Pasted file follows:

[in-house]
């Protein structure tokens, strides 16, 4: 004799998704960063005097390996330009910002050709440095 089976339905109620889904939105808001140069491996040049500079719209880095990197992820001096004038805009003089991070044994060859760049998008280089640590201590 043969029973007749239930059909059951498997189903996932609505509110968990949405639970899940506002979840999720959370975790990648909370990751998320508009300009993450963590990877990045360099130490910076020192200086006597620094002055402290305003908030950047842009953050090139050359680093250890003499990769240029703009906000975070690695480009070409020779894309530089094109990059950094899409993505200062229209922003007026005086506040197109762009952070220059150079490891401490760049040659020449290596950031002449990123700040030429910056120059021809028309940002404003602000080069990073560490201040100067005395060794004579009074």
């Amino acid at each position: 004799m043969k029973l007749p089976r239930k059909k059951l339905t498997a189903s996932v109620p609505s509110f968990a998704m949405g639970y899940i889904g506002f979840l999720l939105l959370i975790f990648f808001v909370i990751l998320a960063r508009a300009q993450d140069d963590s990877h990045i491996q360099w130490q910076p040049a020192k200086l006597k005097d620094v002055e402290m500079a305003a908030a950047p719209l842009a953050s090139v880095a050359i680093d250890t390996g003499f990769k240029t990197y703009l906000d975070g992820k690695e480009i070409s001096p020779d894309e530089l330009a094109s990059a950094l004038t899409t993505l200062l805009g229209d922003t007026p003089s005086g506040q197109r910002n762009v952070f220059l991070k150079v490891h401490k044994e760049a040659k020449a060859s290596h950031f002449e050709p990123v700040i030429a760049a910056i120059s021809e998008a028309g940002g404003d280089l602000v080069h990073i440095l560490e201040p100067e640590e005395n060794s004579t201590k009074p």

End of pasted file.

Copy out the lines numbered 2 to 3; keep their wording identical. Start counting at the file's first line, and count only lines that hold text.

């Protein structure tokens, strides 16, 4: 004799998704960063005097390996330009910002050709440095 089976339905109620889904939105808001140069491996040049500079719209880095990197992820001096004038805009003089991070044994060859760049998008280089640590201590 043969029973007749239930059909059951498997189903996932609505509110968990949405639970899940506002979840999720959370975790990648909370990751998320508009300009993450963590990877990045360099130490910076020192200086006597620094002055402290305003908030950047842009953050090139050359680093250890003499990769240029703009906000975070690695480009070409020779894309530089094109990059950094899409993505200062229209922003007026005086506040197109762009952070220059150079490891401490760049040659020449290596950031002449990123700040030429910056120059021809028309940002404003602000080069990073560490201040100067005395060794004579009074």
């Amino acid at each position: 004799m043969k029973l007749p089976r239930k059909k059951l339905t498997a189903s996932v109620p609505s509110f968990a998704m949405g639970y899940i889904g506002f979840l999720l939105l959370i975790f990648f808001v909370i990751l998320a960063r508009a300009q993450d140069d963590s990877h990045i491996q360099w130490q910076p040049a020192k200086l006597k005097d620094v002055e402290m500079a305003a908030a950047p719209l842009a953050s090139v880095a050359i680093d250890t390996g003499f990769k240029t990197y703009l906000d975070g992820k690695e480009i070409s001096p020779d894309e530089l330009a094109s990059a950094l004038t899409t993505l200062l805009g229209d922003t007026p003089s005086g506040q197109r910002n762009v952070f220059l991070k150079v490891h401490k044994e760049a040659k020449a060859s290596h950031f002449e050709p990123v700040i030429a760049a910056i120059s021809e998008a028309g940002g404003d280089l602000v080069h990073i440095l560490e201040p100067e640590e005395n060794s004579t201590k009074p």